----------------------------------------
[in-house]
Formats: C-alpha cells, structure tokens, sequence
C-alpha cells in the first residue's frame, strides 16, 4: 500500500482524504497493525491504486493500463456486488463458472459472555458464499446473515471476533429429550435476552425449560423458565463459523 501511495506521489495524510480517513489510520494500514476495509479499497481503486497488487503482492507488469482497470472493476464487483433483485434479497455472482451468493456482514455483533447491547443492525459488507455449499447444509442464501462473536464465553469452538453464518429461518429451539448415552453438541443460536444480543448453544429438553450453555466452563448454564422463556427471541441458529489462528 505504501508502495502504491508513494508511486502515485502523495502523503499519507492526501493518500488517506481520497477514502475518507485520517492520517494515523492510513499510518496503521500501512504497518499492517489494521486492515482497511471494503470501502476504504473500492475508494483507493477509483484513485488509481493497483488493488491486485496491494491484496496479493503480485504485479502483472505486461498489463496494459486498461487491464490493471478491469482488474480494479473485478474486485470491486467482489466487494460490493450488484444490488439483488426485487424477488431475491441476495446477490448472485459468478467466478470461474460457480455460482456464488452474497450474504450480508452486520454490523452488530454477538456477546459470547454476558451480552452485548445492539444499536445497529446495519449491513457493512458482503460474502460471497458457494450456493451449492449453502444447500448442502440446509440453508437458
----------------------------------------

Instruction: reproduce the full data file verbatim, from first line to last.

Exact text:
[in-house]
Formats: C-alpha cells, structure tokens, sequence
C-alpha cells in the first residue's frame, strides 16, 4: 500500500482524504497493525491504486493500463456486488463458472459472555458464499446473515471476533429429550435476552425449560423458565463459523 501511495506521489495524510480517513489510520494500514476495509479499497481503486497488487503482492507488469482497470472493476464487483433483485434479497455472482451468493456482514455483533447491547443492525459488507455449499447444509442464501462473536464465553469452538453464518429461518429451539448415552453438541443460536444480543448453544429438553450453555466452563448454564422463556427471541441458529489462528 505504501508502495502504491508513494508511486502515485502523495502523503499519507492526501493518500488517506481520497477514502475518507485520517492520517494515523492510513499510518496503521500501512504497518499492517489494521486492515482497511471494503470501502476504504473500492475508494483507493477509483484513485488509481493497483488493488491486485496491494491484496496479493503480485504485479502483472505486461498489463496494459486498461487491464490493471478491469482488474480494479473485478474486485470491486467482489466487494460490493450488484444490488439483488426485487424477488431475491441476495446477490448472485459468478467466478470461474460457480455460482456464488452474497450474504450480508452486520454490523452488530454477538456477546459470547454476558451480552452485548445492539444499536445497529446495519449491513457493512458482503460474502460471497458457494450456493451449492449453502444447500448442502440446509440453508437458